Sunday, May 22, 2016

Iraq launches new offensive to take back the ISIS controlled city of Fallujah

Iraqi soldiers firing a mortar. Reuters. 

Iraq has announced a new offensive to take back the ISIS controlled city of Fallujah. Reuters. Iraqi Prime Minster Haider al-Abadi called for civilians to leave the city. Iraq will engage the the city with a combination of Iraqi Army troops, police, special forces, local tribal militias, and Shiite militias. The United States is expected to provide air support. Fallujah has been under ISIS control since January of 2014, and was taken even before the fall of Mosul. The city has been under siege since last year. It isn't clear how many civilians are left in the city but the estimates vary between 60,000 and 90,000 people. Those people may be trapped as ISIS is not allowing people to flee from the city. 

My Comment:
The timing for this attack is suspicious. We had not heard anything about attacks on Fallujah recently, so this could be considered something of a surprise. Not to me. I think there is an obvious reason for this attack. 

That reason is that the major offensive launched against ISIS in Mosul has fallen apart and failed. Even the preliminary operations failed and failed hard. And ISIS was even able to launch an offensive of their own. That offensive was blunted, but only due to US airstrikes and the bravery and effectiveness of the Kurds. And it even killed a US Navy SEAL. Since then any attacks in the northern part of the country seem to have been put on hold.

With the battle for Mosul put back on the back burner yet again, Iraq needed to go elsewhere to fight ISIS. There weren't many other targets they could go after besides Fallujah. Most of central Iraq has been recovered. The Iraqis won battles in Ramadi, Hit, and other various cities and towns in the central part of the country. Though Iraq deserves credit for winning those battles, it should be noted that ISIS withdrew most of their forces from central Iraq.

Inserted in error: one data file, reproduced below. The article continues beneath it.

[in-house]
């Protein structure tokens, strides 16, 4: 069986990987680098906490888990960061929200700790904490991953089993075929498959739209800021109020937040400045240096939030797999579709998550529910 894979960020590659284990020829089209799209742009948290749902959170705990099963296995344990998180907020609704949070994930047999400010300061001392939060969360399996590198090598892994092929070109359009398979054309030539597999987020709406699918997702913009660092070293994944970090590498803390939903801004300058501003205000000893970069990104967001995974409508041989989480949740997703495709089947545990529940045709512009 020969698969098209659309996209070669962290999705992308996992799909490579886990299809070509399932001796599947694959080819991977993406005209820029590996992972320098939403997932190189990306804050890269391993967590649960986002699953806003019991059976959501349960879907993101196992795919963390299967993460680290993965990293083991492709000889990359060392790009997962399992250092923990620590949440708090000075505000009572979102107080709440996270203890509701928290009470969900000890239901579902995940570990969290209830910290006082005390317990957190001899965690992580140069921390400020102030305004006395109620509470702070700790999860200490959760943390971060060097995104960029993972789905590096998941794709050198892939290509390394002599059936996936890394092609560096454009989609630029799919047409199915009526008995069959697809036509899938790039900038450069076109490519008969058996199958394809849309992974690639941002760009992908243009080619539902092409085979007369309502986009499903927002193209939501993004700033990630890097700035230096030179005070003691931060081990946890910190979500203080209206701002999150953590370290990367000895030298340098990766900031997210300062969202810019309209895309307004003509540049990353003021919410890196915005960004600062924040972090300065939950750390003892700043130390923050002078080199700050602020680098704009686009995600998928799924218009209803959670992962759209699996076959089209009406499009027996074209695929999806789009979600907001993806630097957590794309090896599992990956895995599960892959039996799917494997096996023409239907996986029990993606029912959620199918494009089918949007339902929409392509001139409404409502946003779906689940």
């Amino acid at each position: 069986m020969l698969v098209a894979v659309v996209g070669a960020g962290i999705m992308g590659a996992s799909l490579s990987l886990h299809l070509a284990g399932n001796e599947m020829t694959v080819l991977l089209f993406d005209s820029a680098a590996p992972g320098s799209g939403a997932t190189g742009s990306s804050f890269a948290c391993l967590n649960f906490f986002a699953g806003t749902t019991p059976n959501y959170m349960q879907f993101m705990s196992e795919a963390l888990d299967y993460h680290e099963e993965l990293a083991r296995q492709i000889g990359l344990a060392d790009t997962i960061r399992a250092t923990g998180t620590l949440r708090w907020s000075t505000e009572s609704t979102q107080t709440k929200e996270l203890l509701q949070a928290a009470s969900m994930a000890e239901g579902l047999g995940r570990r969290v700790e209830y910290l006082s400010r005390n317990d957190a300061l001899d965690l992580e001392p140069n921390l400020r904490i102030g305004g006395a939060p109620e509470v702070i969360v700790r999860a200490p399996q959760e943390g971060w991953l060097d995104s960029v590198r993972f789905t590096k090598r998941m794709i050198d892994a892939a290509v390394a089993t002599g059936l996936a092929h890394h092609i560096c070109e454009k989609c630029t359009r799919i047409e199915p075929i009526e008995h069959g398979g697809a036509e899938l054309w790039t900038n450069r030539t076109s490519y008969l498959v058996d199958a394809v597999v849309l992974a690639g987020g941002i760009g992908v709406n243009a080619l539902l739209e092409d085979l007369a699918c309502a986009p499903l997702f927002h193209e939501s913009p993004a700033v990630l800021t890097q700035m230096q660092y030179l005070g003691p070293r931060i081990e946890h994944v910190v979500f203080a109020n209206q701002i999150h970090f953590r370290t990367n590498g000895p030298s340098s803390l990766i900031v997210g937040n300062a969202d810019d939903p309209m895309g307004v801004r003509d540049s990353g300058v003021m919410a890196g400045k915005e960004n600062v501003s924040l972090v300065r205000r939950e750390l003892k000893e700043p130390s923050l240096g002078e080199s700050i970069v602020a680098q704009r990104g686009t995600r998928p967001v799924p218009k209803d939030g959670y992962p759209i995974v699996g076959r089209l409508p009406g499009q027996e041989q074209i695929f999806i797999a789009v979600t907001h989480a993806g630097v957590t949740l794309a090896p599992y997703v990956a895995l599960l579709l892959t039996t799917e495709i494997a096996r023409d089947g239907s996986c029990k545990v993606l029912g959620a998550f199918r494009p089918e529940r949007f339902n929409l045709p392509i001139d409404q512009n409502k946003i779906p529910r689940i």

Only Fallujah remains as a bastion for ISIS forces in central Iraq. Those forces, limited in number, are largely cut off from the rest of ISIS. They are surrounded and under immense pressure. Indeed, their have been reports of the city running out of food and medicine. Those shortages alone, make Fallujah a decent target on humanitarian grounds alone. Though they are entrenched, Fallujah will probably be easier to take back than Mosul would be. 

Fallujah is a tempting target, and I think that Iraq can probably take the city. It will be a tough battle for sure. Urban combat is often terrible, and I expect there to be heavy casualties on both sides. There will be house to house fighting and I am guessing that the battle will end the same way the battle for Ramadi ended; with much of the city destroyed and with very few places safe for civilians to return to. Even after the city has been taken, ISIS will leave explosives and snipers to harass the Iraqis. Iraq will also be relying on US airstrikes will add to the destruction. 

Iraq desperately needs a victory as the government of Haider al-Abadi is under immense pressure. Baghdad has come under withering terrorist attacks with major car bombings becoming an almost daily occurrence. Abadi needs to be able to say that he is doing something about these attacks and taking back Fallujah would be something, even if I am not so sure that it would actually help against these terrorist attacks. I guess it is possible that ISIS is using Fallujah as a base to attack the capital, but given how surrounded the city is, that seems unlikely. 

Abadi also needs the support of the Shiite militias. Abadi is having serious problems with the Shiites in his country and having a bunch of them fighting ISIS instead of defending the capital could help avert the massive protests he is facing right now. It's probably not a major factor, but one worth mentioning. 

One wonders what ISIS will do in response to this attack. I get the feeling that the ISIS fighters left in Fallujah have been abandoned to their fate. I don't expect ISIS to try and lift the siege, and any attacks from Fallujah itself seems unlikely. I would not be surprised if ISIS tries to take advantage of this battle to attack Iraq elsewhere. A major offensive will require the Iraqis to move their forces around and that may create weaknesses that ISIS could exploit. Given how unstable the Iraqi government is and how successful ISIS has been in the past during these kinds of situations, I almost wonder if this offensive is not worth the trouble it will cause for the Iraqis...   

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